Mean shift image segmentation consists of 2 steps: anisotrophic filtering and 2. clustering. For anisotrophic filtering new cell values are calculated from all pixels not farther than hs pixels away from the current pixel and with a spectral difference not larger than hr. That means that pixels that are too different from the current pixel are not considered in the calculation of new pixel values. hs and hr are the spatial and spectral (range) bandwidths for anisotrophic filtering. Cell values are iteratively recalculated (shifted to the segment's mean) until the maximum number of iterations is reached or until the largest shift is smaller than threshold.

If input bands have been reprojected, they should not be reprojected with bilinear resampling because that method causes smooth transitions between objects. More appropriate methods are bicubic or lanczos resampling.

Boundary Constraints

Boundary constraints limit the adjacency of pixels and segments. Each unique value present in the bounds raster are considered as a MASK. Thus no segments in the final segmentated map will cross a boundary, even if their spectral data is very similar.

Minimum Segment Size

To reduce the salt and pepper effect, a minsize greater than 1 will add one additional pass to the processing. During the final pass, the threshold is ignored for any segments smaller then the set size, thus forcing very small segments to merge with their most similar neighbor. A minimum segment size larger than 1 is recommended when using adaptive bandwidth selected with the -a flag.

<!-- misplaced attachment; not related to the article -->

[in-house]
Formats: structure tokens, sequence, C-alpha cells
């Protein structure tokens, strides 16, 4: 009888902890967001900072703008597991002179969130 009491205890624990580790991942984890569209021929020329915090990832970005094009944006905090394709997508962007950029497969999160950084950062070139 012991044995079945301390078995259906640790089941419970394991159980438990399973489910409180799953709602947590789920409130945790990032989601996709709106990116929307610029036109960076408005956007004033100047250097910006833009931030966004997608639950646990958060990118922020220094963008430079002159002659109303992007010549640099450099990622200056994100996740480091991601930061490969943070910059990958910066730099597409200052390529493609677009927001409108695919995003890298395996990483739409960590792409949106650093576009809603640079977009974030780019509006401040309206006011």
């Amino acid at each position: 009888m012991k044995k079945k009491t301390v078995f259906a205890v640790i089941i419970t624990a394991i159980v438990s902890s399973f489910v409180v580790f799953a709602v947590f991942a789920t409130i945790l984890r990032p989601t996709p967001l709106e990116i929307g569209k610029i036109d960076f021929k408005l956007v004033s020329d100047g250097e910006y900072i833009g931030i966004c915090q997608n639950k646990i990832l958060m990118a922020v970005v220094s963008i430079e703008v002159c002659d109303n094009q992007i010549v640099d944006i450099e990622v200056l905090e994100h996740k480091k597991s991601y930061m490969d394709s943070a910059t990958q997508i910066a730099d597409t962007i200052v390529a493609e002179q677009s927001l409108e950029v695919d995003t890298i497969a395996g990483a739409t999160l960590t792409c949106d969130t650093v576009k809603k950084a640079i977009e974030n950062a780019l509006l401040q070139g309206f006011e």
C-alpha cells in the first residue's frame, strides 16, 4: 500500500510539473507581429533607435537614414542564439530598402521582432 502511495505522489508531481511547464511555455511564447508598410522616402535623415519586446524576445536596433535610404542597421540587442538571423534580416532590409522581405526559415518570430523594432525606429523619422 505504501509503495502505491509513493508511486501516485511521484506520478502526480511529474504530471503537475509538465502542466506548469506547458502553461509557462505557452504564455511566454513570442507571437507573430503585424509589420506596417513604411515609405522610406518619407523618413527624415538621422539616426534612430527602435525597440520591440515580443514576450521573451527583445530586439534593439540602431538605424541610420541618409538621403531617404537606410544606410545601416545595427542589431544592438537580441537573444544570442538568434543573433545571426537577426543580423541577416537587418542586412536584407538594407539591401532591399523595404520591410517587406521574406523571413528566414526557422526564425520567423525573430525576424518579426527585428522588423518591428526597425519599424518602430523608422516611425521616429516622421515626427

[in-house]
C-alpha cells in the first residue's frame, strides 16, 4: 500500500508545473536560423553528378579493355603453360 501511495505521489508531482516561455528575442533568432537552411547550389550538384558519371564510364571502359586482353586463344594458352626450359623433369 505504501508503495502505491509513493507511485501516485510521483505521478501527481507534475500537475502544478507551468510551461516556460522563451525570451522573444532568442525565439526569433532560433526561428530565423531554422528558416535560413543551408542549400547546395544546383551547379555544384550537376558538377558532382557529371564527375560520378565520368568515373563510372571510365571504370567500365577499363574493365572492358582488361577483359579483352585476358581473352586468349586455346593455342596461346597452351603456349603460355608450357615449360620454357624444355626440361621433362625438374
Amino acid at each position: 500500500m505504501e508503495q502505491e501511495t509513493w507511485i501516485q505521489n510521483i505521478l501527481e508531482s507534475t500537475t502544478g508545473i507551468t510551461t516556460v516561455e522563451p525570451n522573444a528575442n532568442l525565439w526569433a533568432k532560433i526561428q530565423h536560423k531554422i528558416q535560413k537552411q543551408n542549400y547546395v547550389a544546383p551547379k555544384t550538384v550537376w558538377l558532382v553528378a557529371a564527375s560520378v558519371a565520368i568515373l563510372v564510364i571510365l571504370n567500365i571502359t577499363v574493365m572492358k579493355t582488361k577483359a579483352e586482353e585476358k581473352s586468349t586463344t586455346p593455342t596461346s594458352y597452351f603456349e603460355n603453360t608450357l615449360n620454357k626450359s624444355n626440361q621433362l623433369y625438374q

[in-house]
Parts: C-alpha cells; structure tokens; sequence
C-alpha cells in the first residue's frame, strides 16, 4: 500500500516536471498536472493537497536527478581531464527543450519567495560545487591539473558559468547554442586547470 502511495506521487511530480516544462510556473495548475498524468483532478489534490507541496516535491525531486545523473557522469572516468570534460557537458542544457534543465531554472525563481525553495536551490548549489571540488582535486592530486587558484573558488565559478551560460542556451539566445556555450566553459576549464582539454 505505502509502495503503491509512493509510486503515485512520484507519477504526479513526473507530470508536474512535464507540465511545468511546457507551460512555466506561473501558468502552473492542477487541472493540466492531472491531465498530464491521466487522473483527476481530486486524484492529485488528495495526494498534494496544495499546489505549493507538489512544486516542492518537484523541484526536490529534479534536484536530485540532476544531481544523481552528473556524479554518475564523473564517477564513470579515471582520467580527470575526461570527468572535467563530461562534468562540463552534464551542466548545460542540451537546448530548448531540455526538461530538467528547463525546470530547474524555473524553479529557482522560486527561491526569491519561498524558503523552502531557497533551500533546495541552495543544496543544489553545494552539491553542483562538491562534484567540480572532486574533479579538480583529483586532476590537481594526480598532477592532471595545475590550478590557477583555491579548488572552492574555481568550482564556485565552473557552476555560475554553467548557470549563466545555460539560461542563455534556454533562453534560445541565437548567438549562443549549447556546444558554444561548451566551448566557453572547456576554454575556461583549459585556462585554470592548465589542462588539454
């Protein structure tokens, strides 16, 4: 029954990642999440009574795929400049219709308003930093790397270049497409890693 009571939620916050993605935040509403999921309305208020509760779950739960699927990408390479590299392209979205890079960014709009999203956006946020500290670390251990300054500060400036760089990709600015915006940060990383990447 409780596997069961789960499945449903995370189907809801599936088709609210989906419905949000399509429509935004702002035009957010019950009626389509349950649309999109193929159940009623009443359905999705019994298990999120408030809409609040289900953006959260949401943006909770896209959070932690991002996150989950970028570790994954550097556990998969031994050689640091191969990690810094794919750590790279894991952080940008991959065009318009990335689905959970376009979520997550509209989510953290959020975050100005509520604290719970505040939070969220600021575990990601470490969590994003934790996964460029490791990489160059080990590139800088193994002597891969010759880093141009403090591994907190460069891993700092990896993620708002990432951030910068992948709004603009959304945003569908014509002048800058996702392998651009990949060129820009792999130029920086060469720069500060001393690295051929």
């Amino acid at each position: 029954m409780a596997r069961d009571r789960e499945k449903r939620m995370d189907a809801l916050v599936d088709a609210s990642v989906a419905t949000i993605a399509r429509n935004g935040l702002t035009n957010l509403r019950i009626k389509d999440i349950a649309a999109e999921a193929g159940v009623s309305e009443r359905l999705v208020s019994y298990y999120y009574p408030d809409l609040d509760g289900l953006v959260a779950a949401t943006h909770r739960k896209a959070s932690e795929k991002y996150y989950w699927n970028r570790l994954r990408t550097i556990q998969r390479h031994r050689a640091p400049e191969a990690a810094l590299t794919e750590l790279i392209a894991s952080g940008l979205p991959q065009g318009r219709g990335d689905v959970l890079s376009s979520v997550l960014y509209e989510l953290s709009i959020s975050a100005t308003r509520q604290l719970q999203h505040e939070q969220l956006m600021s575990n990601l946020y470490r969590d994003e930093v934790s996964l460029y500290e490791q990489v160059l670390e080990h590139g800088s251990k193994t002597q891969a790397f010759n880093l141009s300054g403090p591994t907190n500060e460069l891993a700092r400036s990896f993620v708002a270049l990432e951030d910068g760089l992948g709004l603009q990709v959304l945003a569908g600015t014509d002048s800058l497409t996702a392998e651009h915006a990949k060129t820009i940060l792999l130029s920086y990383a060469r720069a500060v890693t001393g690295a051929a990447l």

Segmentation of RGB orthophoto

This example uses the ortho photograph included in the NC Sample Dataset. Set up an imagery group: group=ortho_group input=ortho_2001_t792_1m@PERMANENT

Set the region to a smaller test region (resolution taken from input ortho photograph).

g.region -p raster=ortho_2001_t792_1m n=220446 s=220075 e=639151 w=638592
Try out a low threshold and check the results.
i.segment group=ortho_group output=ortho_segs_l1 threshold=0.02

From a visual inspection, it seems this results in too many segments. Increasing the threshold, using the previous results as seeds, and setting a minimum size of 2:

i.segment group=ortho_group output=ortho_segs_l2 threshold=0.05 seeds=ortho_segs_l1 min=2